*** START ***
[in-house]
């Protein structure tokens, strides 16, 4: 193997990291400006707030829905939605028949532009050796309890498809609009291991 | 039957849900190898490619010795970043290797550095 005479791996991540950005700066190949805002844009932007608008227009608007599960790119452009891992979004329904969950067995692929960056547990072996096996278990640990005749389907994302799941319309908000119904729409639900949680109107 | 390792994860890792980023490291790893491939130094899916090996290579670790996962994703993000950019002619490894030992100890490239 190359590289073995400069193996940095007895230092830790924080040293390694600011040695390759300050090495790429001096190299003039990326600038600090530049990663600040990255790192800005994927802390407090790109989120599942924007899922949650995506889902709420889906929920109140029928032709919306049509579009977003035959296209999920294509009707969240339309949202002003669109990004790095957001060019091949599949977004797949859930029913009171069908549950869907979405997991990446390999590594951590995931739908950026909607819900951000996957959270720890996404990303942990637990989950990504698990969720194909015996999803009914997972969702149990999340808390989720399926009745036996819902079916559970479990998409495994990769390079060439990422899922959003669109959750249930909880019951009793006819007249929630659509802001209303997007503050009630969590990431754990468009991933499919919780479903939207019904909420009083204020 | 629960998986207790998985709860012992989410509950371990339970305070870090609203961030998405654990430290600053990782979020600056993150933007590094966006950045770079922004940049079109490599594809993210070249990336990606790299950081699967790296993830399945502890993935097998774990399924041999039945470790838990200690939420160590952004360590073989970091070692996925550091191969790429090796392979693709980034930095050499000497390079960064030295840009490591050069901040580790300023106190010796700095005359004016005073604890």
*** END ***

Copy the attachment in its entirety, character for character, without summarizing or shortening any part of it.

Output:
[in-house]
């Protein structure tokens, strides 16, 4: 193997990291400006707030829905939605028949532009050796309890498809609009291991 | 039957849900190898490619010795970043290797550095 005479791996991540950005700066190949805002844009932007608008227009608007599960790119452009891992979004329904969950067995692929960056547990072996096996278990640990005749389907994302799941319309908000119904729409639900949680109107 | 390792994860890792980023490291790893491939130094899916090996290579670790996962994703993000950019002619490894030992100890490239 190359590289073995400069193996940095007895230092830790924080040293390694600011040695390759300050090495790429001096190299003039990326600038600090530049990663600040990255790192800005994927802390407090790109989120599942924007899922949650995506889902709420889906929920109140029928032709919306049509579009977003035959296209999920294509009707969240339309949202002003669109990004790095957001060019091949599949977004797949859930029913009171069908549950869907979405997991990446390999590594951590995931739908950026909607819900951000996957959270720890996404990303942990637990989950990504698990969720194909015996999803009914997972969702149990999340808390989720399926009745036996819902079916559970479990998409495994990769390079060439990422899922959003669109959750249930909880019951009793006819007249929630659509802001209303997007503050009630969590990431754990468009991933499919919780479903939207019904909420009083204020 | 629960998986207790998985709860012992989410509950371990339970305070870090609203961030998405654990430290600053990782979020600056993150933007590094966006950045770079922004940049079109490599594809993210070249990336990606790299950081699967790296993830399945502890993935097998774990399924041999039945470790838990200690939420160590952004360590073989970091070692996925550091191969790429090796392979693709980034930095050499000497390079960064030295840009490591050069901040580790300023106190010796700095005359004016005073604890």